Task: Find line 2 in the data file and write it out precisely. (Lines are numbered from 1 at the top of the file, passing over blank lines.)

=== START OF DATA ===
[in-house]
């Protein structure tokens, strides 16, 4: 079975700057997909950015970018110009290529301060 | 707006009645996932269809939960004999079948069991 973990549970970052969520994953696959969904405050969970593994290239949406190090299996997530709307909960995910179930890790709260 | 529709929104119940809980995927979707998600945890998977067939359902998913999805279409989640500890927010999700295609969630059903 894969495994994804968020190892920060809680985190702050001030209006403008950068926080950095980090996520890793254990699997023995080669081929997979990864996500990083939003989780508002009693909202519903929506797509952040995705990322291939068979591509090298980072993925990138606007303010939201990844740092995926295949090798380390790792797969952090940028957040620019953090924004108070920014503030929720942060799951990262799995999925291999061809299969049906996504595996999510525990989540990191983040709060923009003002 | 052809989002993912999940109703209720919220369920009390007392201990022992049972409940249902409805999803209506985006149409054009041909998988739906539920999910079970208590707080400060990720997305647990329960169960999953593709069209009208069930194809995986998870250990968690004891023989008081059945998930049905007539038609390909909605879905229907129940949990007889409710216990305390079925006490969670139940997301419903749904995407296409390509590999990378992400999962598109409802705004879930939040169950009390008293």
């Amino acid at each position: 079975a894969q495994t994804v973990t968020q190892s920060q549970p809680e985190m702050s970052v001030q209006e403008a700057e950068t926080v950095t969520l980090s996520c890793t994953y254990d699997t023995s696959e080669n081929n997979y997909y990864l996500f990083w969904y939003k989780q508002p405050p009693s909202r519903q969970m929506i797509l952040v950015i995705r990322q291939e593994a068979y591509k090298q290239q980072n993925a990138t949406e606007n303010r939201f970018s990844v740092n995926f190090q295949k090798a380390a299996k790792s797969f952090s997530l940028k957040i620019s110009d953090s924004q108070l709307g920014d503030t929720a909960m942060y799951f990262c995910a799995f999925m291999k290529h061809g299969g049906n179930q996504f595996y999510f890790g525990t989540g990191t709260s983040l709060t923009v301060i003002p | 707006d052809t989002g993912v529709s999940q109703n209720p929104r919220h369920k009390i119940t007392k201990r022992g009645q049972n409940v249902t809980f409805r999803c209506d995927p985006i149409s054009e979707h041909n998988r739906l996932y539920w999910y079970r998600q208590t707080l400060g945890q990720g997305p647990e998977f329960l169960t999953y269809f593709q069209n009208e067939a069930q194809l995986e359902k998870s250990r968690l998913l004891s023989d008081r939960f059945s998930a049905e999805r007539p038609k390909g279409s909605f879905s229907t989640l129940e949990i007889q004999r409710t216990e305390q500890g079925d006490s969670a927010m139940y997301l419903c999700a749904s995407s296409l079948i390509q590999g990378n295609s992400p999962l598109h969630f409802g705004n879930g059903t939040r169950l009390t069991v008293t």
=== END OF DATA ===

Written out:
């Protein structure tokens, strides 16, 4: 079975700057997909950015970018110009290529301060 | 707006009645996932269809939960004999079948069991 973990549970970052969520994953696959969904405050969970593994290239949406190090299996997530709307909960995910179930890790709260 | 529709929104119940809980995927979707998600945890998977067939359902998913999805279409989640500890927010999700295609969630059903 894969495994994804968020190892920060809680985190702050001030209006403008950068926080950095980090996520890793254990699997023995080669081929997979990864996500990083939003989780508002009693909202519903929506797509952040995705990322291939068979591509090298980072993925990138606007303010939201990844740092995926295949090798380390790792797969952090940028957040620019953090924004108070920014503030929720942060799951990262799995999925291999061809299969049906996504595996999510525990989540990191983040709060923009003002 | 052809989002993912999940109703209720919220369920009390007392201990022992049972409940249902409805999803209506985006149409054009041909998988739906539920999910079970208590707080400060990720997305647990329960169960999953593709069209009208069930194809995986998870250990968690004891023989008081059945998930049905007539038609390909909605879905229907129940949990007889409710216990305390079925006490969670139940997301419903749904995407296409390509590999990378992400999962598109409802705004879930939040169950009390008293």